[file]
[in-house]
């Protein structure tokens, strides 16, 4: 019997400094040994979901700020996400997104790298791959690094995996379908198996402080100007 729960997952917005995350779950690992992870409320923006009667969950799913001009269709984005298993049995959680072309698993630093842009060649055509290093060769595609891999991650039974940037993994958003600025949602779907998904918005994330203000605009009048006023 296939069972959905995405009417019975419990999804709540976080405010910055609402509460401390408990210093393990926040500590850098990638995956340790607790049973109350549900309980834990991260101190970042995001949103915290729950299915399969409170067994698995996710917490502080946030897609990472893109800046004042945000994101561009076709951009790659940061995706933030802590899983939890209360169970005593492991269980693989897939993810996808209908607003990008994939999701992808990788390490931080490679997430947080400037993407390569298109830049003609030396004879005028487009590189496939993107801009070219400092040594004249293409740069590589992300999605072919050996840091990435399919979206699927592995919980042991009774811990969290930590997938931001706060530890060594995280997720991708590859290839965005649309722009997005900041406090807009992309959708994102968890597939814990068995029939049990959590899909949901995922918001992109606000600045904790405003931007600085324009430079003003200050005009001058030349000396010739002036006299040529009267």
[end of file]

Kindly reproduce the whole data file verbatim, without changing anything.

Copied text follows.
[in-house]
């Protein structure tokens, strides 16, 4: 019997400094040994979901700020996400997104790298791959690094995996379908198996402080100007 729960997952917005995350779950690992992870409320923006009667969950799913001009269709984005298993049995959680072309698993630093842009060649055509290093060769595609891999991650039974940037993994958003600025949602779907998904918005994330203000605009009048006023 296939069972959905995405009417019975419990999804709540976080405010910055609402509460401390408990210093393990926040500590850098990638995956340790607790049973109350549900309980834990991260101190970042995001949103915290729950299915399969409170067994698995996710917490502080946030897609990472893109800046004042945000994101561009076709951009790659940061995706933030802590899983939890209360169970005593492991269980693989897939993810996808209908607003990008994939999701992808990788390490931080490679997430947080400037993407390569298109830049003609030396004879005028487009590189496939993107801009070219400092040594004249293409740069590589992300999605072919050996840091990435399919979206699927592995919980042991009774811990969290930590997938931001706060530890060594995280997720991708590859290839965005649309722009997005900041406090807009992309959708994102968890597939814990068995029939049990959590899909949901995922918001992109606000600045904790405003931007600085324009430079003003200050005009001058030349000396010739002036006299040529009267």